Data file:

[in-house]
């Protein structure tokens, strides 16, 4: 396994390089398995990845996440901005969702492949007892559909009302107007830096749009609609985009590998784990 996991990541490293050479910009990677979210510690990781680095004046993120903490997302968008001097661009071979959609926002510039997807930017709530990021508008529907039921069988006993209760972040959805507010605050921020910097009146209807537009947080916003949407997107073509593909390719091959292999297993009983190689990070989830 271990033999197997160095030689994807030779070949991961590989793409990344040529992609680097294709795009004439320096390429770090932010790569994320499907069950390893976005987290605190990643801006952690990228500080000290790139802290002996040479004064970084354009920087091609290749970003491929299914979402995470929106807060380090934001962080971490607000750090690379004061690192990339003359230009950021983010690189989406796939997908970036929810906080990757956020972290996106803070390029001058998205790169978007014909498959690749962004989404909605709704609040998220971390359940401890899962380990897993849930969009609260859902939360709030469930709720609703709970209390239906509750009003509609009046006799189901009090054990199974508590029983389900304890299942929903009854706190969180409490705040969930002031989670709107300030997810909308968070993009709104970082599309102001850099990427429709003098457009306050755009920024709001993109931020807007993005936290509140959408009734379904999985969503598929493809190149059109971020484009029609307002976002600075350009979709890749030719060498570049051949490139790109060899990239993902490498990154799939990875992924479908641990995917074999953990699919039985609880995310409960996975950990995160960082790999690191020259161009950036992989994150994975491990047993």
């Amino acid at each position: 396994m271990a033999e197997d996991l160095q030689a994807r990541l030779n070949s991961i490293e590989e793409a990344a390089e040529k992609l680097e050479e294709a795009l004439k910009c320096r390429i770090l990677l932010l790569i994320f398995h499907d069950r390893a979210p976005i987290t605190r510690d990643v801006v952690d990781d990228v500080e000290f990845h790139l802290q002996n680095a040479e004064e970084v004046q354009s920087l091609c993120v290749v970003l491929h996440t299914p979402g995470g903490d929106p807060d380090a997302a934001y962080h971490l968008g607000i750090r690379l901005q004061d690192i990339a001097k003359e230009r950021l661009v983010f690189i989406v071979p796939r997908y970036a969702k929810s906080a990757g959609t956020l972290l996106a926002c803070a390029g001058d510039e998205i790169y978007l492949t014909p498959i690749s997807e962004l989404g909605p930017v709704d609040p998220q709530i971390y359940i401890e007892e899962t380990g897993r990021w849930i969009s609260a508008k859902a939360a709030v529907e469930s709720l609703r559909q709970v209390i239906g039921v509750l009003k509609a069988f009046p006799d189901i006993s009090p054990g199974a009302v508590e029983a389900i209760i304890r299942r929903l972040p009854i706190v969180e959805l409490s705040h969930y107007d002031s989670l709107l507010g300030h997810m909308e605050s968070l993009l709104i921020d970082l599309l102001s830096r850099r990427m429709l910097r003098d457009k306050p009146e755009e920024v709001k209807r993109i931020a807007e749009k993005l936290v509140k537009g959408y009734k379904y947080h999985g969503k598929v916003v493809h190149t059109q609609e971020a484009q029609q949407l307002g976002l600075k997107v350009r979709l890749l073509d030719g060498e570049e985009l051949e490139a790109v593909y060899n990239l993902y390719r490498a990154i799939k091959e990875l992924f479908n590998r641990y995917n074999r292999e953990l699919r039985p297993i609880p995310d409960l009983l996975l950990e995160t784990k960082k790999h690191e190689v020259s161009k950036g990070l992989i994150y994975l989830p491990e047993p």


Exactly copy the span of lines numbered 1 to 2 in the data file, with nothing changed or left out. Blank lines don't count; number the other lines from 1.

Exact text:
[in-house]
């Protein structure tokens, strides 16, 4: 396994390089398995990845996440901005969702492949007892559909009302107007830096749009609609985009590998784990 996991990541490293050479910009990677979210510690990781680095004046993120903490997302968008001097661009071979959609926002510039997807930017709530990021508008529907039921069988006993209760972040959805507010605050921020910097009146209807537009947080916003949407997107073509593909390719091959292999297993009983190689990070989830 271990033999197997160095030689994807030779070949991961590989793409990344040529992609680097294709795009004439320096390429770090932010790569994320499907069950390893976005987290605190990643801006952690990228500080000290790139802290002996040479004064970084354009920087091609290749970003491929299914979402995470929106807060380090934001962080971490607000750090690379004061690192990339003359230009950021983010690189989406796939997908970036929810906080990757956020972290996106803070390029001058998205790169978007014909498959690749962004989404909605709704609040998220971390359940401890899962380990897993849930969009609260859902939360709030469930709720609703709970209390239906509750009003509609009046006799189901009090054990199974508590029983389900304890299942929903009854706190969180409490705040969930002031989670709107300030997810909308968070993009709104970082599309102001850099990427429709003098457009306050755009920024709001993109931020807007993005936290509140959408009734379904999985969503598929493809190149059109971020484009029609307002976002600075350009979709890749030719060498570049051949490139790109060899990239993902490498990154799939990875992924479908641990995917074999953990699919039985609880995310409960996975950990995160960082790999690191020259161009950036992989994150994975491990047993």